Monday, April 18, 2016


(My theme is places I have visited or lived)


I was stationed in Japan at the MCAS Iwakuni in early 1974. At some point I was deployed to Okinawa (the rock) for a 60 day deployment. It was not fun.

Okinawa Island is the largest of the Okinawa Islands and the Ryukyu (Nansei) Islands of Japan. The island has an area of 1,206.96 square kilometers (466.01 sq mi). It is roughly 640 kilometres (400 mi) south of the rest of Japan, roughly the same distance off the coast of China, and 500 km (300 mi) north of Taiwan. 

The Greater Naha area, home to the capital (or more accurately—prefectural seat) of Okinawa Prefecture on the southwestern part of Okinawa Island, has roughly 800,000 of the island's 1.3 million residents, while the city itself is home to about 320,000. The island hosts the majority of the US troops stationed in Japan. Over the last 70 years, there have been periods of conflict and distrust between the US troops and the local Japanese population.

The island's population is known as one of the longest living people in the world, together with the Sardinians whose island is located in the Mediterranean sea (22 centenarians/100,000 inhabitants); in fact, there are 34 centenarians per 100,000 people, which is more than three times the rate of mainland Japan.

The Battle of Okinawa codenamed Operation Iceberg, was a series of battles fought in the Ryukyu Islands, centered on the island of Okinawa, and included the largest amphibious assault in the Pacific War during World War II, the 1 April 1945 invasion of the island of Okinawa itself.[18][19] The 82-day-long battle lasted from 1 April until 22 June 1945. After a long campaign of island hopping, the Allies were approaching Japan, and planned to use Okinawa, a large island only 340 mi (550 km) away from mainland Japan, as a base for air operations on the planned invasion of the Japanese mainland (coded Operation Downfall). 

Four divisions of the U.S. 10th Army (the 7th27th77th, and 96th) and two Marine Divisions (the 1st and 6th) fought on the island. Their invasion was supported by naval, amphibious, and tactical air forces.

The battle has been referred to as the "typhoon of steel" in English, and tetsu no ame ("rain of steel") or tetsu no bōfū("violent wind of steel") in Japanese.The nicknames refer to the ferocity of the fighting, the intensity of kamikaze attacks from the Japanese defenders, and to the sheer numbers of Allied ships and armored vehicles that assaulted the island. The battle was one of the bloodiest in the Pacific.

The Allied forces suffered 14,009 deaths (over 12,500 Americans killed or missing) with an estimated total of more than 82,000 casualties of all kinds. This does not include several thousand who succumbed to their injuries received during the battle, but died days and even months later.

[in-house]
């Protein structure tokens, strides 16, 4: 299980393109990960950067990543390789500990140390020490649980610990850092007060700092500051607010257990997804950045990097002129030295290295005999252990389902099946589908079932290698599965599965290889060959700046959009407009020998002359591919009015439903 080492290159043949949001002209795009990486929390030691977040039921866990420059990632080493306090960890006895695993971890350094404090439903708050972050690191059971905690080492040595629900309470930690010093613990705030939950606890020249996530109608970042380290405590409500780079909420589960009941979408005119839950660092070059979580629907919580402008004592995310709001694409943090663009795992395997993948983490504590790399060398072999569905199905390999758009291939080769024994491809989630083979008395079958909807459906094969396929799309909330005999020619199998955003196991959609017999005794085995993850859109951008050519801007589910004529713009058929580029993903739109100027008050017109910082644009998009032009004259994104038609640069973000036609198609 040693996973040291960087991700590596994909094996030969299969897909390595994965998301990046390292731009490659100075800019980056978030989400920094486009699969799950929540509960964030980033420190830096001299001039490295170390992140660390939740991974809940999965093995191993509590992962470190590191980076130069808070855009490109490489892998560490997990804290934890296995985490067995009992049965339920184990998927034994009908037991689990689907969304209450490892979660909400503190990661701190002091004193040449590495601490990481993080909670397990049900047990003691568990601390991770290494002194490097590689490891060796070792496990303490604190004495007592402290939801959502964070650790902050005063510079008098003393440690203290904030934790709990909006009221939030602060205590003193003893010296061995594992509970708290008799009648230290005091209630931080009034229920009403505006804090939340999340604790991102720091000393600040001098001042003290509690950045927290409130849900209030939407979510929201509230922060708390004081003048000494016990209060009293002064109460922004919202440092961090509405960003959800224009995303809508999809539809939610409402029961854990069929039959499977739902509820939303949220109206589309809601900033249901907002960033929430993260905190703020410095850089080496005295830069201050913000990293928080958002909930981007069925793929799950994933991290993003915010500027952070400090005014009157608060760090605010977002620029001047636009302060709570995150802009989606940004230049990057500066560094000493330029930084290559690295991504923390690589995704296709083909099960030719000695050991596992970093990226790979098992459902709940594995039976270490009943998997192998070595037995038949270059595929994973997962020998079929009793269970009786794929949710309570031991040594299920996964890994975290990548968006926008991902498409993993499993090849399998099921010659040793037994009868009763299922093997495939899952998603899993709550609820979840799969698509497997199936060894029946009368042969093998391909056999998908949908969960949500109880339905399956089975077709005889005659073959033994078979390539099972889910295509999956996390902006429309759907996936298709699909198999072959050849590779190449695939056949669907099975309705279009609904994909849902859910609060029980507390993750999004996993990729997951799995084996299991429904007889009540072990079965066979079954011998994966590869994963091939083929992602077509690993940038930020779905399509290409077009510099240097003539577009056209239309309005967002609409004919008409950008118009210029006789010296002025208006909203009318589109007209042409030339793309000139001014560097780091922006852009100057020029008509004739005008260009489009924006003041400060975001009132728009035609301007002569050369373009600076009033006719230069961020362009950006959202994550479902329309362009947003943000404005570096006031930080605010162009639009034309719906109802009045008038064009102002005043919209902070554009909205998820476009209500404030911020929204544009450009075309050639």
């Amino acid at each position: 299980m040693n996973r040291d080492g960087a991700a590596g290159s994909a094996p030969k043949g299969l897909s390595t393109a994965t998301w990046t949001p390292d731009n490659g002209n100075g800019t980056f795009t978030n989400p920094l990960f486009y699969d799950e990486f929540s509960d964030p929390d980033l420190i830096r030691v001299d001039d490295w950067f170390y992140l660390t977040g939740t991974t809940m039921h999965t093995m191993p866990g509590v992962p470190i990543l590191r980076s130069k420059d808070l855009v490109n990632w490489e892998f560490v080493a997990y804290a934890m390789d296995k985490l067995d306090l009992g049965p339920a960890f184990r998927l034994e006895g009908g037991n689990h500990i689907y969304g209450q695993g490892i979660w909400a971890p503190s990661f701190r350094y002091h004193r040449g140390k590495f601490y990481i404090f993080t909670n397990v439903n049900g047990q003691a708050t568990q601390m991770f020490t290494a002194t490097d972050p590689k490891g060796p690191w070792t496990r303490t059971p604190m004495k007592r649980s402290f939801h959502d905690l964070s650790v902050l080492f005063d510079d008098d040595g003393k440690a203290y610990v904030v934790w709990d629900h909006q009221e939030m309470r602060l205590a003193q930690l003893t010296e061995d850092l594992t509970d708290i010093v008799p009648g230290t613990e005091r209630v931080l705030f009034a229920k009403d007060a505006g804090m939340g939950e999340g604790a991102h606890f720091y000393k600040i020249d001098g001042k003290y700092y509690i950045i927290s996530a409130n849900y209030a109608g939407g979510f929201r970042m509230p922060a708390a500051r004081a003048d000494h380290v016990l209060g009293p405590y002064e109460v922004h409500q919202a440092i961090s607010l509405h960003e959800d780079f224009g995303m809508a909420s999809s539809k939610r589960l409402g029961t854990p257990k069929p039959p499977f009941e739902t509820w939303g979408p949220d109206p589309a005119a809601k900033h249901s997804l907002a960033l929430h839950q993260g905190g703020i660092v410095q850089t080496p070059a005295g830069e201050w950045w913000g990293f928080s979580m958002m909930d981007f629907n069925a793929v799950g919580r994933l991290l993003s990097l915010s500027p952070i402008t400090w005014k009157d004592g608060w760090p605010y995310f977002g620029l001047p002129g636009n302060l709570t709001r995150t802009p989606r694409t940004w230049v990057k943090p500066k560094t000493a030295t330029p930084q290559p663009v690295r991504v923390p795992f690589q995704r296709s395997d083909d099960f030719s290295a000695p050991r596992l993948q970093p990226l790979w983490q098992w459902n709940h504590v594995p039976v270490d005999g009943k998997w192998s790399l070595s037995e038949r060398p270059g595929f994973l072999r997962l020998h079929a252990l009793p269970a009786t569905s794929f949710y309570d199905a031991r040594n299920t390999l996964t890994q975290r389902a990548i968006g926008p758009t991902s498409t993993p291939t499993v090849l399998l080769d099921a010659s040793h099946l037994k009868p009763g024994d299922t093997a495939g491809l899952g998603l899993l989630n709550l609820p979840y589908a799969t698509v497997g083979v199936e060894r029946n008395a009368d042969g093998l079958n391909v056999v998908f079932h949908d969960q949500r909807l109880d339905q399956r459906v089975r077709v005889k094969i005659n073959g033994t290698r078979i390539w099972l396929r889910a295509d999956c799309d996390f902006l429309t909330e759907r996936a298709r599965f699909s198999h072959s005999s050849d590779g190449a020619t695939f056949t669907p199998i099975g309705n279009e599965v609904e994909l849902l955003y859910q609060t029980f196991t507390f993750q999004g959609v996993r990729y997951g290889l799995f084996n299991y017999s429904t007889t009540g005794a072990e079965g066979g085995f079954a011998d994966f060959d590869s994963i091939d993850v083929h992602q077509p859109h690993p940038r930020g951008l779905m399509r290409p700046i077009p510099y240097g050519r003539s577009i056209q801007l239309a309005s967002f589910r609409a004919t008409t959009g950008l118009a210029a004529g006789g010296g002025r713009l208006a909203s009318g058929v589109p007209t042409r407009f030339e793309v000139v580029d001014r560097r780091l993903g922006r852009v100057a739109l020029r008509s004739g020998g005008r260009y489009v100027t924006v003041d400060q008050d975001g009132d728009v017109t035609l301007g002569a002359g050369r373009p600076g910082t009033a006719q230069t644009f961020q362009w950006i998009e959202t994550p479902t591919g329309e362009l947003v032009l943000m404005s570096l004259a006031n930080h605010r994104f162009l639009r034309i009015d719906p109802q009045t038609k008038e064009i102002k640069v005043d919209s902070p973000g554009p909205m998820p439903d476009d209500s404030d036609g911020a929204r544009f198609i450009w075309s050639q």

Based on Okinawan government sources, Japan admittedly lost 77,166 soldiers (not including civilians and supporting naval or air forces based elsewhere) during the campaign, who either died of wounds, were killed or committed suicide during the battle. No figures are given for supporting Japanese forces killed. Allied grave registration forces counted 110,071 dead bodies. Simultaneously, some 42,000 to 150,000 local civilians (including all male citizens over 18 and both male and many female students under age 18 who were drafted to fight the invaders) were killed or committed suicide or went missing, a significant proportion of the estimated pre-war 300,000 local population.

The severity of the campaign, along with many civilians fighting, led to the atomic bombings of Hiroshima and Nagasaki which together with the Soviet invasion of Manchuria caused Japan to surrender less than two months after the end of the fighting on Okinawa.


Arlee Bird said...

These are some horrifying statistics. It's good that we have managed to reconcile with Japan to the extent that we have. I wouldn't mind going to Japan for a tourist visit, but having the money to do it is probably unlikely. And I'd never get my wife to agree to go there.

Interesting history about WW2 in this post.

Arlee Bird
A to Z Challenge Co-host
Tossing It Out

nashvillecats2 said...

Gregg, that was some place, a far cry from America, What memories you must have. This shows you in a different light to the Greggg we all love and know.

shortybear said...


Persis said...

You've travelled far and wide, Gregg.

War is so tragic. Come Lord Jesus!